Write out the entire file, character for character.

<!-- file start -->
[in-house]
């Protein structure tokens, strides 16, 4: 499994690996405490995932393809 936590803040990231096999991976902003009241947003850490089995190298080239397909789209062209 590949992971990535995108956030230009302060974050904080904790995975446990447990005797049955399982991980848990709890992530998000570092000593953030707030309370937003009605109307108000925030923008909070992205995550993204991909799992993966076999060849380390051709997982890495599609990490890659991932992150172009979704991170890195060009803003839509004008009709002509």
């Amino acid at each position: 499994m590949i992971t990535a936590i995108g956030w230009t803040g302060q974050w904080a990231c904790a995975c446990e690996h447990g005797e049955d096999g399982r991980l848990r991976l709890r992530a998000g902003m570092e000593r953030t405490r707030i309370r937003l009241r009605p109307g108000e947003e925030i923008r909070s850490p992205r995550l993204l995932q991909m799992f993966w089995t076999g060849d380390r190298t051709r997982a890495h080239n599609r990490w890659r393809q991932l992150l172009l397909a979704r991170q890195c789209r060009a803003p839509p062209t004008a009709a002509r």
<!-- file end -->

[in-house]
């Protein structure tokens, strides 16, 4: 499994690996405490995932393809 936590803040990231096999991976902003009241947003850490089995190298080239397909789209062209 590949992971990535995108956030230009302060974050904080904790995975446990447990005797049955399982991980848990709890992530998000570092000593953030707030309370937003009605109307108000925030923008909070992205995550993204991909799992993966076999060849380390051709997982890495599609990490890659991932992150172009979704991170890195060009803003839509004008009709002509």
């Amino acid at each position: 499994m590949i992971t990535a936590i995108g956030w230009t803040g302060q974050w904080a990231c904790a995975c446990e690996h447990g005797e049955d096999g399982r991980l848990r991976l709890r992530a998000g902003m570092e000593r953030t405490r707030i309370r937003l009241r009605p109307g108000e947003e925030i923008r909070s850490p992205r995550l993204l995932q991909m799992f993966w089995t076999g060849d380390r190298t051709r997982a890495h080239n599609r990490w890659r393809q991932l992150l172009l397909a979704r991170q890195c789209r060009a803003p839509p062209t004008a009709a002509r």